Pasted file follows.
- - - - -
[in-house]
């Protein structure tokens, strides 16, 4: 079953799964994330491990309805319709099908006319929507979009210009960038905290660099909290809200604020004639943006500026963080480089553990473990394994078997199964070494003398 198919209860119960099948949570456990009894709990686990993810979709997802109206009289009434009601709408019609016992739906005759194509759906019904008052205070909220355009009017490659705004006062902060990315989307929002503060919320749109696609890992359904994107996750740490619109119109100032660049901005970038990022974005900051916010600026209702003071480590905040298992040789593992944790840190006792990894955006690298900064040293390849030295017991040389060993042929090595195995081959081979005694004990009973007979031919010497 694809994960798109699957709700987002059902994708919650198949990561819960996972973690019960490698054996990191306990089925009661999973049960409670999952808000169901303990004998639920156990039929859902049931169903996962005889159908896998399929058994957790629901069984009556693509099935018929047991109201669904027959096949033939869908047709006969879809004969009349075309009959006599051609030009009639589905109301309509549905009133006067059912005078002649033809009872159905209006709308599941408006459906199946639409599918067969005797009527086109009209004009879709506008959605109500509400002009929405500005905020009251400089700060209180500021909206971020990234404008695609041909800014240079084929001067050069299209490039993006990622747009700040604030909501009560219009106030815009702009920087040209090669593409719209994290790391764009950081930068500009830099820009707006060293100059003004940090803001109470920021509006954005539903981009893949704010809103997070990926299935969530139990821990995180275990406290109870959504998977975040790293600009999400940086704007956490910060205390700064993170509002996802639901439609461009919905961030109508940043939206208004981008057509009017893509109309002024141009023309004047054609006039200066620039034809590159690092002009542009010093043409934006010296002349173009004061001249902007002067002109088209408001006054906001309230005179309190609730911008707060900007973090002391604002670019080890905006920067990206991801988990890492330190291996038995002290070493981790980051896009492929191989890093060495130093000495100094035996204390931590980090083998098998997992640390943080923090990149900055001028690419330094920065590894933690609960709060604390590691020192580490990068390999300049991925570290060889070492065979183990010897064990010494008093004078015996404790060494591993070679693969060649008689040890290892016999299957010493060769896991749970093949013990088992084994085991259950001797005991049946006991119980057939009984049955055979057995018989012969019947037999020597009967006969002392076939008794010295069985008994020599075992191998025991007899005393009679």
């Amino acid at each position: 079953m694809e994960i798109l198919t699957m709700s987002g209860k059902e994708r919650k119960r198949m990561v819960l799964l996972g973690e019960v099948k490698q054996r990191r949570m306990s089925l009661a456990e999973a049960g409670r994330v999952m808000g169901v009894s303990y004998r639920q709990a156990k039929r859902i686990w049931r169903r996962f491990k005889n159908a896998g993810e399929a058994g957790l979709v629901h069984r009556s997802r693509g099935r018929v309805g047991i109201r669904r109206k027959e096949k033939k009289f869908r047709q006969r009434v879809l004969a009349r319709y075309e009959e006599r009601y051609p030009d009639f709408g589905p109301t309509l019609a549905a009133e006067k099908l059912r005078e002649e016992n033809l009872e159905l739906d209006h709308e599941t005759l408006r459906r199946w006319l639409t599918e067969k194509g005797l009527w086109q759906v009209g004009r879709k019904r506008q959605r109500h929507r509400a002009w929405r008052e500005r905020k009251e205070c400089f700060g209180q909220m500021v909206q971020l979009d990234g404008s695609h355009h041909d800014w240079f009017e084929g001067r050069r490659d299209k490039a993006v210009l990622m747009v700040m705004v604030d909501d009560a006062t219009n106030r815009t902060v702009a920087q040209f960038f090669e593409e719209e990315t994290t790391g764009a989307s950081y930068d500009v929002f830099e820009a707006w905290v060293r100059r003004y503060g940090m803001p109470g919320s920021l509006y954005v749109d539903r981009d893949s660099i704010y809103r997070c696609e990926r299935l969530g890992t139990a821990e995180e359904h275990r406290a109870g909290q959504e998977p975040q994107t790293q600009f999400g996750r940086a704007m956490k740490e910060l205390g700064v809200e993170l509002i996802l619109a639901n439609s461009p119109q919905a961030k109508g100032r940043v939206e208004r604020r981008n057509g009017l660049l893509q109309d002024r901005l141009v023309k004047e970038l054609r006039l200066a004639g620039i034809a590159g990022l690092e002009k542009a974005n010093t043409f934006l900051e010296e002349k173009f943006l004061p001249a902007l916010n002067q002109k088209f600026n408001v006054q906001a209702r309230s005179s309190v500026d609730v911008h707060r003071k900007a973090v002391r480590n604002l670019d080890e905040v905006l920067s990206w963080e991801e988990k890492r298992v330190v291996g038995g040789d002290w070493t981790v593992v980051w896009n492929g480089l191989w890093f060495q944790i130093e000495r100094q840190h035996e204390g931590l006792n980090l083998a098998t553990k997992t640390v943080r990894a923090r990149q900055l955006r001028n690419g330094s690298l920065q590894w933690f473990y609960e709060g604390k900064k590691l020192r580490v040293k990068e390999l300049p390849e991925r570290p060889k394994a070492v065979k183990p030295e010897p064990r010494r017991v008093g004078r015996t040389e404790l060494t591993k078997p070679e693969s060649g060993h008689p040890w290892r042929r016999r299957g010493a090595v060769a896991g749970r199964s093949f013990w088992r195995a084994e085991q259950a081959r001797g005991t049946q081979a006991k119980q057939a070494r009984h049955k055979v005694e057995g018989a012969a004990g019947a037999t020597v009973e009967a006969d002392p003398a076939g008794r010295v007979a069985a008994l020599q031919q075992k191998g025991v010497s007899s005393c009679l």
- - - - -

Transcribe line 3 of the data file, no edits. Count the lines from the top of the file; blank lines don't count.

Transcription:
């Amino acid at each position: 079953m694809e994960i798109l198919t699957m709700s987002g209860k059902e994708r919650k119960r198949m990561v819960l799964l996972g973690e019960v099948k490698q054996r990191r949570m306990s089925l009661a456990e999973a049960g409670r994330v999952m808000g169901v009894s303990y004998r639920q709990a156990k039929r859902i686990w049931r169903r996962f491990k005889n159908a896998g993810e399929a058994g957790l979709v629901h069984r009556s997802r693509g099935r018929v309805g047991i109201r669904r109206k027959e096949k033939k009289f869908r047709q006969r009434v879809l004969a009349r319709y075309e009959e006599r009601y051609p030009d009639f709408g589905p109301t309509l019609a549905a009133e006067k099908l059912r005078e002649e016992n033809l009872e159905l739906d209006h709308e599941t005759l408006r459906r199946w006319l639409t599918e067969k194509g005797l009527w086109q759906v009209g004009r879709k019904r506008q959605r109500h929507r509400a002009w929405r008052e500005r905020k009251e205070c400089f700060g209180q909220m500021v909206q971020l979009d990234g404008s695609h355009h041909d800014w240079f009017e084929g001067r050069r490659d299209k490039a993006v210009l990622m747009v700040m705004v604030d909501d009560a006062t219009n106030r815009t902060v702009a920087q040209f960038f090669e593409e719209e990315t994290t790391g764009a989307s950081y930068d500009v929002f830099e820009a707006w905290v060293r100059r003004y503060g940090m803001p109470g919320s920021l509006y954005v749109d539903r981009d893949s660099i704010y809103r997070c696609e990926r299935l969530g890992t139990a821990e995180e359904h275990r406290a109870g909290q959504e998977p975040q994107t790293q600009f999400g996750r940086a704007m956490k740490e910060l205390g700064v809200e993170l509002i996802l619109a639901n439609s461009p119109q919905a961030k109508g100032r940043v939206e208004r604020r981008n057509g009017l660049l893509q109309d002024r901005l141009v023309k004047e970038l054609r006039l200066a004639g620039i034809a590159g990022l690092e002009k542009a974005n010093t043409f934006l900051e010296e002349k173009f943006l004061p001249a902007l916010n002067q002109k088209f600026n408001v006054q906001a209702r309230s005179s309190v500026d609730v911008h707060r003071k900007a973090v002391r480590n604002l670019d080890e905040v905006l920067s990206w963080e991801e988990k890492r298992v330190v291996g038995g040789d002290w070493t981790v593992v980051w896009n492929g480089l191989w890093f060495q944790i130093e000495r100094q840190h035996e204390g931590l006792n980090l083998a098998t553990k997992t640390v943080r990894a923090r990149q900055l955006r001028n690419g330094s690298l920065q590894w933690f473990y609960e709060g604390k900064k590691l020192r580490v040293k990068e390999l300049p390849e991925r570290p060889k394994a070492v065979k183990p030295e010897p064990r010494r017991v008093g004078r015996t040389e404790l060494t591993k078997p070679e693969s060649g060993h008689p040890w290892r042929r016999r299957g010493a090595v060769a896991g749970r199964s093949f013990w088992r195995a084994e085991q259950a081959r001797g005991t049946q081979a006991k119980q057939a070494r009984h049955k055979v005694e057995g018989a012969a004990g019947a037999t020597v009973e009967a006969d002392p003398a076939g008794r010295v007979a069985a008994l020599q031919q075992k191998g025991v010497s007899s005393c009679l």